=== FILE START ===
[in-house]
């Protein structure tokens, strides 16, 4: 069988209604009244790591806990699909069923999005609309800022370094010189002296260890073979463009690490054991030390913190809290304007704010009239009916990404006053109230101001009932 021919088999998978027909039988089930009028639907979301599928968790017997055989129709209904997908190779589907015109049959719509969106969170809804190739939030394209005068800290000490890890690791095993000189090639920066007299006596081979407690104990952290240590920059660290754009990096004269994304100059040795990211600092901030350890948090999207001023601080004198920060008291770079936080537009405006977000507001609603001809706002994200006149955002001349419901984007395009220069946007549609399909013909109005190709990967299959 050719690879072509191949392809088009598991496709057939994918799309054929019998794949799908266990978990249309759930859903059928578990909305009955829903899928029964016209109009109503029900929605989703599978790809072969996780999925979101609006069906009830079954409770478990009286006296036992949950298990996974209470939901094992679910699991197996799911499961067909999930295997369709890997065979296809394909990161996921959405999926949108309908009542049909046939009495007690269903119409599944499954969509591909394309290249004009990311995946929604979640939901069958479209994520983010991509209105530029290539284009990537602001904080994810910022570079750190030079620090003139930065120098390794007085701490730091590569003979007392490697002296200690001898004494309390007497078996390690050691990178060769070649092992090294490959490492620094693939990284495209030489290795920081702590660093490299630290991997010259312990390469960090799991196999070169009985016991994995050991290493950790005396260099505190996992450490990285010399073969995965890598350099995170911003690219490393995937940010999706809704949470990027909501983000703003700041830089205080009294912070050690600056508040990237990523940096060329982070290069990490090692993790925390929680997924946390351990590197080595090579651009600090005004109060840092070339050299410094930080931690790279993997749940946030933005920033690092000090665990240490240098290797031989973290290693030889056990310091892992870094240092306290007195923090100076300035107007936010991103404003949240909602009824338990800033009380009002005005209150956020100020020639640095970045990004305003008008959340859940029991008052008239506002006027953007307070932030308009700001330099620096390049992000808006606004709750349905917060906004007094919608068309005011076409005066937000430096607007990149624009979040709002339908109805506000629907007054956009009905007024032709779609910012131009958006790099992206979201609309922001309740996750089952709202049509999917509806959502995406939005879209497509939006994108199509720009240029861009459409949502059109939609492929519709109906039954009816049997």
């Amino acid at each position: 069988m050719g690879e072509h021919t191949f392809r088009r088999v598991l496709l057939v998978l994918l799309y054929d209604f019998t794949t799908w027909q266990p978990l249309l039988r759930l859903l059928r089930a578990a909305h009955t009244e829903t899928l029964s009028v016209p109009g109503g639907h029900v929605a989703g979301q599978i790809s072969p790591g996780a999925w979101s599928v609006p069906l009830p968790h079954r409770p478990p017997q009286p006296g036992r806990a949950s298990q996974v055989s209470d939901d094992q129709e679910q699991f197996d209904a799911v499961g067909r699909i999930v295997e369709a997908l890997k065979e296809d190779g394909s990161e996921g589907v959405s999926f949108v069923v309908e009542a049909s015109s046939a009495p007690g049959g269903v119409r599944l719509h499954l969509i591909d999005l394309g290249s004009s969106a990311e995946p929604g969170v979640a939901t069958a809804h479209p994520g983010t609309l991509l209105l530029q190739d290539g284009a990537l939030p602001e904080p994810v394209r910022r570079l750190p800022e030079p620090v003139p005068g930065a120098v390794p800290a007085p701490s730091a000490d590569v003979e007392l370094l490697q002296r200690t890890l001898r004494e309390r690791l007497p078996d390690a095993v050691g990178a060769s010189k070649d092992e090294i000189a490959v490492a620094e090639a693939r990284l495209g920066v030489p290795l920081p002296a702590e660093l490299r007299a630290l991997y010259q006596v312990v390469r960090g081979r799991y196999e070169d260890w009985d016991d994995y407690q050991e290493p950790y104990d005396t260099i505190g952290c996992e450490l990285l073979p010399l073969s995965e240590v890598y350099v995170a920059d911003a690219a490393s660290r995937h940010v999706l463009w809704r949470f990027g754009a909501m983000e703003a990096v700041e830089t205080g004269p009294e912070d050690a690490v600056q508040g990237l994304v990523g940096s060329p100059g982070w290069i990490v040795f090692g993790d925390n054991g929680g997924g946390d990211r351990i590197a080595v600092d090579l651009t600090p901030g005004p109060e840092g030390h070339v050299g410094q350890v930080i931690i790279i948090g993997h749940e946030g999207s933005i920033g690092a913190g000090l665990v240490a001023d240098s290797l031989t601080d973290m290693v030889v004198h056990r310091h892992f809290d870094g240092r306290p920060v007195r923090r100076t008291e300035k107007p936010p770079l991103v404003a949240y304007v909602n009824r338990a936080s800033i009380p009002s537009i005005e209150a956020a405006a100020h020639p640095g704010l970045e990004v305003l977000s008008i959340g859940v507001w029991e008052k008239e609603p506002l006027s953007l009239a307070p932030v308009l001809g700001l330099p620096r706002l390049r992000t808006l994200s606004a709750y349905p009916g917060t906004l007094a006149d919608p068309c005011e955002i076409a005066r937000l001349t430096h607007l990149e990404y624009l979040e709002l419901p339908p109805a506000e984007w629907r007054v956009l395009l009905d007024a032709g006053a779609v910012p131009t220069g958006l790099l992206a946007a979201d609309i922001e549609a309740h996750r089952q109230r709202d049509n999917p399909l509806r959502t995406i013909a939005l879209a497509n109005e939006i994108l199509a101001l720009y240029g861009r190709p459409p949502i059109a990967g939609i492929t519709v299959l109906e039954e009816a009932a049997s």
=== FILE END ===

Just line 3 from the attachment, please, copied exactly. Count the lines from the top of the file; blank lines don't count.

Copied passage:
């Amino acid at each position: 069988m050719g690879e072509h021919t191949f392809r088009r088999v598991l496709l057939v998978l994918l799309y054929d209604f019998t794949t799908w027909q266990p978990l249309l039988r759930l859903l059928r089930a578990a909305h009955t009244e829903t899928l029964s009028v016209p109009g109503g639907h029900v929605a989703g979301q599978i790809s072969p790591g996780a999925w979101s599928v609006p069906l009830p968790h079954r409770p478990p017997q009286p006296g036992r806990a949950s298990q996974v055989s209470d939901d094992q129709e679910q699991f197996d209904a799911v499961g067909r699909i999930v295997e369709a997908l890997k065979e296809d190779g394909s990161e996921g589907v959405s999926f949108v069923v309908e009542a049909s015109s046939a009495p007690g049959g269903v119409r599944l719509h499954l969509i591909d999005l394309g290249s004009s969106a990311e995946p929604g969170v979640a939901t069958a809804h479209p994520g983010t609309l991509l209105l530029q190739d290539g284009a990537l939030p602001e904080p994810v394209r910022r570079l750190p800022e030079p620090v003139p005068g930065a120098v390794p800290a007085p701490s730091a000490d590569v003979e007392l370094l490697q002296r200690t890890l001898r004494e309390r690791l007497p078996d390690a095993v050691g990178a060769s010189k070649d092992e090294i000189a490959v490492a620094e090639a693939r990284l495209g920066v030489p290795l920081p002296a702590e660093l490299r007299a630290l991997y010259q006596v312990v390469r960090g081979r799991y196999e070169d260890w009985d016991d994995y407690q050991e290493p950790y104990d005396t260099i505190g952290c996992e450490l990285l073979p010399l073969s995965e240590v890598y350099v995170a920059d911003a690219a490393s660290r995937h940010v999706l463009w809704r949470f990027g754009a909501m983000e703003a990096v700041e830089t205080g004269p009294e912070d050690a690490v600056q508040g990237l994304v990523g940096s060329p100059g982070w290069i990490v040795f090692g993790d925390n054991g929680g997924g946390d990211r351990i590197a080595v600092d090579l651009t600090p901030g005004p109060e840092g030390h070339v050299g410094q350890v930080i931690i790279i948090g993997h749940e946030g999207s933005i920033g690092a913190g000090l665990v240490a001023d240098s290797l031989t601080d973290m290693v030889v004198h056990r310091h892992f809290d870094g240092r306290p920060v007195r923090r100076t008291e300035k107007p936010p770079l991103v404003a949240y304007v909602n009824r338990a936080s800033i009380p009002s537009i005005e209150a956020a405006a100020h020639p640095g704010l970045e990004v305003l977000s008008i959340g859940v507001w029991e008052k008239e609603p506002l006027s953007l009239a307070p932030v308009l001809g700001l330099p620096r706002l390049r992000t808006l994200s606004a709750y349905p009916g917060t906004l007094a006149d919608p068309c005011e955002i076409a005066r937000l001349t430096h607007l990149e990404y624009l979040e709002l419901p339908p109805a506000e984007w629907r007054v956009l395009l009905d007024a032709g006053a779609v910012p131009t220069g958006l790099l992206a946007a979201d609309i922001e549609a309740h996750r089952q109230r709202d049509n999917p399909l509806r959502t995406i013909a939005l879209a497509n109005e939006i994108l199509a101001l720009y240029g861009r190709p459409p949502i059109a990967g939609i492929t519709v299959l109906e039954e009816a009932a049997s």